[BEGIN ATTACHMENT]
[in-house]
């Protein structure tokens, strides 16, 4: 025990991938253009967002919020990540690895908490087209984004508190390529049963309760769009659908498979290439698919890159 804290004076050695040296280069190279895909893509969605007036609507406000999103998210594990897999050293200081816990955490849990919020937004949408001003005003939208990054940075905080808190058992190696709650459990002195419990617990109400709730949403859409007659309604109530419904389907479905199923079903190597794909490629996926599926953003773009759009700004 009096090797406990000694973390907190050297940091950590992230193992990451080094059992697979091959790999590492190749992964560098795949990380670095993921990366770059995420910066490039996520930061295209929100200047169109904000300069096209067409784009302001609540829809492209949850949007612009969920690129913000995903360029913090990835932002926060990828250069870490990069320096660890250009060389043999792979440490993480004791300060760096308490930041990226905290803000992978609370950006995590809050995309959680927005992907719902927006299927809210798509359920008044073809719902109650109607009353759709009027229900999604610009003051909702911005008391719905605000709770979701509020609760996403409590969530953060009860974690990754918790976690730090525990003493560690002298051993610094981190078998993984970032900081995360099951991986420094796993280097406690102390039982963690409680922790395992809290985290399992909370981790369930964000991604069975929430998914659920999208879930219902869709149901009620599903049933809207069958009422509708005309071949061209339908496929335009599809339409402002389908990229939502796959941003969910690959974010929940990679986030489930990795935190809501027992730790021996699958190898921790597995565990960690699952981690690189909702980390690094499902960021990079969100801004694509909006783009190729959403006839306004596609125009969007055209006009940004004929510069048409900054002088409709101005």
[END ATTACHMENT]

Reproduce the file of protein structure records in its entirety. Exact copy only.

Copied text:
[in-house]
């Protein structure tokens, strides 16, 4: 025990991938253009967002919020990540690895908490087209984004508190390529049963309760769009659908498979290439698919890159 804290004076050695040296280069190279895909893509969605007036609507406000999103998210594990897999050293200081816990955490849990919020937004949408001003005003939208990054940075905080808190058992190696709650459990002195419990617990109400709730949403859409007659309604109530419904389907479905199923079903190597794909490629996926599926953003773009759009700004 009096090797406990000694973390907190050297940091950590992230193992990451080094059992697979091959790999590492190749992964560098795949990380670095993921990366770059995420910066490039996520930061295209929100200047169109904000300069096209067409784009302001609540829809492209949850949007612009969920690129913000995903360029913090990835932002926060990828250069870490990069320096660890250009060389043999792979440490993480004791300060760096308490930041990226905290803000992978609370950006995590809050995309959680927005992907719902927006299927809210798509359920008044073809719902109650109607009353759709009027229900999604610009003051909702911005008391719905605000709770979701509020609760996403409590969530953060009860974690990754918790976690730090525990003493560690002298051993610094981190078998993984970032900081995360099951991986420094796993280097406690102390039982963690409680922790395992809290985290399992909370981790369930964000991604069975929430998914659920999208879930219902869709149901009620599903049933809207069958009422509708005309071949061209339908496929335009599809339409402002389908990229939502796959941003969910690959974010929940990679986030489930990795935190809501027992730790021996699958190898921790597995565990960690699952981690690189909702980390690094499902960021990079969100801004694509909006783009190729959403006839306004596609125009969007055209006009940004004929510069048409900054002088409709101005």